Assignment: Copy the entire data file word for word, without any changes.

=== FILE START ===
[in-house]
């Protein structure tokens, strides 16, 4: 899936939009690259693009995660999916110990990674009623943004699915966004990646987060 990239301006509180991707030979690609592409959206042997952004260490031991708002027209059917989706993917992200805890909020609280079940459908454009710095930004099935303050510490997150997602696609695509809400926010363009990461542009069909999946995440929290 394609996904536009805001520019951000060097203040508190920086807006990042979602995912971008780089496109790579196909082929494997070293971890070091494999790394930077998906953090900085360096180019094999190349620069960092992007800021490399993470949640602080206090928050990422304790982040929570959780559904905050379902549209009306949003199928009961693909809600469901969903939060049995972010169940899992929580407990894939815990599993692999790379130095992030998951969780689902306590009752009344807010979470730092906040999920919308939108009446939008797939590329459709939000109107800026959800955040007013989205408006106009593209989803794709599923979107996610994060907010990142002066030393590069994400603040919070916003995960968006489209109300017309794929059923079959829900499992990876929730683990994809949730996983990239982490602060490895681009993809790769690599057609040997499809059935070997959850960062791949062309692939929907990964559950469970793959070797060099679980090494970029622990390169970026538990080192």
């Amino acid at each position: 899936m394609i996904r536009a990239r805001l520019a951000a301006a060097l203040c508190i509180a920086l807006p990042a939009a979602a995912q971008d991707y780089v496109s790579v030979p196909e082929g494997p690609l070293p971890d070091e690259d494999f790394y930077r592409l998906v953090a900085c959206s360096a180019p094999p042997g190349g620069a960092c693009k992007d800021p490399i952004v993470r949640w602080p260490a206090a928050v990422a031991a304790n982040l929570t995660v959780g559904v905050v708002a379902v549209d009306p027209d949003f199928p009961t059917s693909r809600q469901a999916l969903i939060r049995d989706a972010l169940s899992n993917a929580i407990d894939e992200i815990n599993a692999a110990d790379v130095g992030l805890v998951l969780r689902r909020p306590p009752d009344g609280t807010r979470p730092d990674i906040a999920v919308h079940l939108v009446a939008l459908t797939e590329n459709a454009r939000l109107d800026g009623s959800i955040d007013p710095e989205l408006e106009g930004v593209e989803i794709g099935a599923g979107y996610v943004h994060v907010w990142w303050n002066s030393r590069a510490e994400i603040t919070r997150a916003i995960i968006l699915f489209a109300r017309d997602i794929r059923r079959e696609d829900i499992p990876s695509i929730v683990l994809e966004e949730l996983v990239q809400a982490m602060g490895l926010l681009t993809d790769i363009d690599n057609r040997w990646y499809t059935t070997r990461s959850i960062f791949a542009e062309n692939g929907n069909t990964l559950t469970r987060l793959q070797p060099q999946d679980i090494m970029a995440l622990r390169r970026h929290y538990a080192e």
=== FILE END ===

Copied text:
[in-house]
């Protein structure tokens, strides 16, 4: 899936939009690259693009995660999916110990990674009623943004699915966004990646987060 990239301006509180991707030979690609592409959206042997952004260490031991708002027209059917989706993917992200805890909020609280079940459908454009710095930004099935303050510490997150997602696609695509809400926010363009990461542009069909999946995440929290 394609996904536009805001520019951000060097203040508190920086807006990042979602995912971008780089496109790579196909082929494997070293971890070091494999790394930077998906953090900085360096180019094999190349620069960092992007800021490399993470949640602080206090928050990422304790982040929570959780559904905050379902549209009306949003199928009961693909809600469901969903939060049995972010169940899992929580407990894939815990599993692999790379130095992030998951969780689902306590009752009344807010979470730092906040999920919308939108009446939008797939590329459709939000109107800026959800955040007013989205408006106009593209989803794709599923979107996610994060907010990142002066030393590069994400603040919070916003995960968006489209109300017309794929059923079959829900499992990876929730683990994809949730996983990239982490602060490895681009993809790769690599057609040997499809059935070997959850960062791949062309692939929907990964559950469970793959070797060099679980090494970029622990390169970026538990080192």
């Amino acid at each position: 899936m394609i996904r536009a990239r805001l520019a951000a301006a060097l203040c508190i509180a920086l807006p990042a939009a979602a995912q971008d991707y780089v496109s790579v030979p196909e082929g494997p690609l070293p971890d070091e690259d494999f790394y930077r592409l998906v953090a900085c959206s360096a180019p094999p042997g190349g620069a960092c693009k992007d800021p490399i952004v993470r949640w602080p260490a206090a928050v990422a031991a304790n982040l929570t995660v959780g559904v905050v708002a379902v549209d009306p027209d949003f199928p009961t059917s693909r809600q469901a999916l969903i939060r049995d989706a972010l169940s899992n993917a929580i407990d894939e992200i815990n599993a692999a110990d790379v130095g992030l805890v998951l969780r689902r909020p306590p009752d009344g609280t807010r979470p730092d990674i906040a999920v919308h079940l939108v009446a939008l459908t797939e590329n459709a454009r939000l109107d800026g009623s959800i955040d007013p710095e989205l408006e106009g930004v593209e989803i794709g099935a599923g979107y996610v943004h994060v907010w990142w303050n002066s030393r590069a510490e994400i603040t919070r997150a916003i995960i968006l699915f489209a109300r017309d997602i794929r059923r079959e696609d829900i499992p990876s695509i929730v683990l994809e966004e949730l996983v990239q809400a982490m602060g490895l926010l681009t993809d790769i363009d690599n057609r040997w990646y499809t059935t070997r990461s959850i960062f791949a542009e062309n692939g929907n069909t990964l559950t469970r987060l793959q070797p060099q999946d679980i090494m970029a995440l622990r390169r970026h929290y538990a080192e």